ULAANBAATAR, Sept. 22, 2006 – Helping Mongolia achieve universal basic education for all school children countrywide, the country was accepted into the prestigious “Education For All” Fast-Track Initiative (FTI) Partnership, the World Bank reported today.
The “Education for All” FTI Partnership is the first-ever global compact on education, assisting low-income countries achieve free, universal basic education by 2015. Built on the mutual commitments of both donors and countries, the FTI is a compact defined by coordinated financial and technical support in a transparent and predictable manner, coupled with a promise from developing countries to put primary education at the forefront of their domestic agenda.
“Being selected for the FTI Partnership is a tremendous honor, and it will assist Mongolia greatly in its efforts to provide free, universal basic education for all children,” said Mr. O. Enkhtushvin Mongolian Minister of Education, Culture and Science.
As a member of the FTI Partnership, Mongolia is now eligible to receive a grant from the FTI donors to cover a funding gap in the education budget from 2007 to 2009. The funding gap is based on the additional resources that will be necessary to successfully implement the goals of the Education Sector Master Plan. In October, the FTI Donor Committee (Belgium, Italy, the Netherlands, Norway, Sweden, the UK, Spain, the European Commission and Ireland) will make a decision on the specific grant allocation for Mongolia.
Mongolia was accepted into the “Education for All” FTI Partnership following the endorsement of its Education Sector Master Plan 2006-2015 by local education donors and the country’s Cabinet on August 16, 2006. Mongolia is the 21st country accepted into the FTI, and would be the 10th country to receive funding from the FTI donors. Funding is only available to countries with an insufficient number of donors and good absorption capacity.
Under the terms of the FTI, educational financial assistance is chartered to expand access to quality basic education for all children of Mongolian society – urban and rural, rich and poor, nomadic and settled, as well as all geographic locations and ethnic groups. Improving access and the quality of the basic education system for all groups will be increasingly important as the Mongolian education system expands from 11 to 12 years in 2008, consistent with world-wide norms.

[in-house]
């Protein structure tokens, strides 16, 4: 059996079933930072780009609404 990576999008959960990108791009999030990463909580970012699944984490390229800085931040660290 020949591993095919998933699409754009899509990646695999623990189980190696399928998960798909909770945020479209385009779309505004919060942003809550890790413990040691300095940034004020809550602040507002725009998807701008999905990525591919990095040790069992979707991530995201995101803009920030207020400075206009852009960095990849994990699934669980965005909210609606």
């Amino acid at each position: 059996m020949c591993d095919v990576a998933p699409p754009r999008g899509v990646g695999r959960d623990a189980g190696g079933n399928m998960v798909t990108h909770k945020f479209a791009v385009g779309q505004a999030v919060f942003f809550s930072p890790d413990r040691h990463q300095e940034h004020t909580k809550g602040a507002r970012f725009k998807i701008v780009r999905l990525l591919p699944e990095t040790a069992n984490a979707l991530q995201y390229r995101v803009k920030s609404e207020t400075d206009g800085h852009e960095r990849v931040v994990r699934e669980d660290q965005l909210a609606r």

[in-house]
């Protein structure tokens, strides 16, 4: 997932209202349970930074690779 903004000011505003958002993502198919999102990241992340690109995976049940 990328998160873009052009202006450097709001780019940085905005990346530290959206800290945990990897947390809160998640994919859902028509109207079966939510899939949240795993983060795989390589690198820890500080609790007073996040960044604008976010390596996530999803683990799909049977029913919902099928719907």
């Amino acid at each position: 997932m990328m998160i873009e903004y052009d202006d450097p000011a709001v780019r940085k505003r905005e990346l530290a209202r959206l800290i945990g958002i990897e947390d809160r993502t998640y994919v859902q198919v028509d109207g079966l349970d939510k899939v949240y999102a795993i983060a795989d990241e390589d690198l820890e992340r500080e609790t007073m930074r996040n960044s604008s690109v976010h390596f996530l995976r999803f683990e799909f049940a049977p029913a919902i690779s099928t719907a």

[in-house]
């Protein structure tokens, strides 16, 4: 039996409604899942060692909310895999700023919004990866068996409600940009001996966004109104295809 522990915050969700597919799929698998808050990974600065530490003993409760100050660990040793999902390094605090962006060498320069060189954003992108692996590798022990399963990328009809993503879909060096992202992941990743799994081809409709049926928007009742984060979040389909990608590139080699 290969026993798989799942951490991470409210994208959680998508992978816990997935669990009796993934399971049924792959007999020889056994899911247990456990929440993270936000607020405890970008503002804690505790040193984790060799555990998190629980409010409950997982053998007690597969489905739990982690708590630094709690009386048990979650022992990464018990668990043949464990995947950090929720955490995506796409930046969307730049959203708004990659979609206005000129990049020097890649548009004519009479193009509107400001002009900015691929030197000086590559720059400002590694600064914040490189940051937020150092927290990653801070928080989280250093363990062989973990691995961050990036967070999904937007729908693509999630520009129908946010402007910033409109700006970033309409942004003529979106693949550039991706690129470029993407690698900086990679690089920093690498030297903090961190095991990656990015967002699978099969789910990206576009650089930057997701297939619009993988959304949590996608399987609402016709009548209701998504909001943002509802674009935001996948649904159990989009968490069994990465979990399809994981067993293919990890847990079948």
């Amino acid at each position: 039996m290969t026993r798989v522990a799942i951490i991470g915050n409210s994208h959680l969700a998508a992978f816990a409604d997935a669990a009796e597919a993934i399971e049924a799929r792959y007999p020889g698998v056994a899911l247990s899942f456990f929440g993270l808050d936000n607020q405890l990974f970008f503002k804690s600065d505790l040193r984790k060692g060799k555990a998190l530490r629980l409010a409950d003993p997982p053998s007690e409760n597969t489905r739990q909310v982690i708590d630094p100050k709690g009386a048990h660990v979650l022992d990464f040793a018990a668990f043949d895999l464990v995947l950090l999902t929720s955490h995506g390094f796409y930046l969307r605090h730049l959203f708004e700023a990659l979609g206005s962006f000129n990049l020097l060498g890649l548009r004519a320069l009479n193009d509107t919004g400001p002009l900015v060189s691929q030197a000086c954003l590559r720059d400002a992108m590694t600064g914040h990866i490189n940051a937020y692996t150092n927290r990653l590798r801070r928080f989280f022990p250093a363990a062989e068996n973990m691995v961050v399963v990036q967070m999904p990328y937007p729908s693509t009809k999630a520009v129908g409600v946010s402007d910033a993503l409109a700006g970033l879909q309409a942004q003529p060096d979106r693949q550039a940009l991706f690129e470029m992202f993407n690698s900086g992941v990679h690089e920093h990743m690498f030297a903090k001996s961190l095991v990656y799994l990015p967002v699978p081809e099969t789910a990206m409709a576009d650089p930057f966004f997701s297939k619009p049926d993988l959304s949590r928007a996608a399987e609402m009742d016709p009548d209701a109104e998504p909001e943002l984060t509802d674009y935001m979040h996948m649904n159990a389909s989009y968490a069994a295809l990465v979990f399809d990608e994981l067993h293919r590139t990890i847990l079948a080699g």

This week, local education donors will meet with the Ministry of Education, Culture and Science, and the Ministry of Finance to discuss key funding priorities within the basic education sector, as documented in the Education Sector Master Plan. The donors will work with the government to draft a proposal for FTI grant financing and develop a framework for monitoring the implementation and performance of FTI funding and the Education Sector Master Plan.
About the “Education For All” Fast-Track Initiative Partnership
In response to more than 100 million children worldwide out of school, world leaders in 2002 established the “Education for All” Fast Track Initiative, a first-ever global compact to help low-income countries achieve a free, universal basic education by 2015.
The compact, based on mutual accountability, aims to provide the incentives and resources to empower poor nations to build and implement sound education plans. Developing nations are responsible for taking ownership of crafting national education plans, with budget accountability and a greater commitment of political and financial resources, while donor nations commit to providing the additional technical know-how and funding required for ensuring that no nation that met its obligations would fail for lack of resources or technical capacity.
Globally, the FTI encompasses all major donors for education—more than 30 bilateral, regional and international agencies and development banks.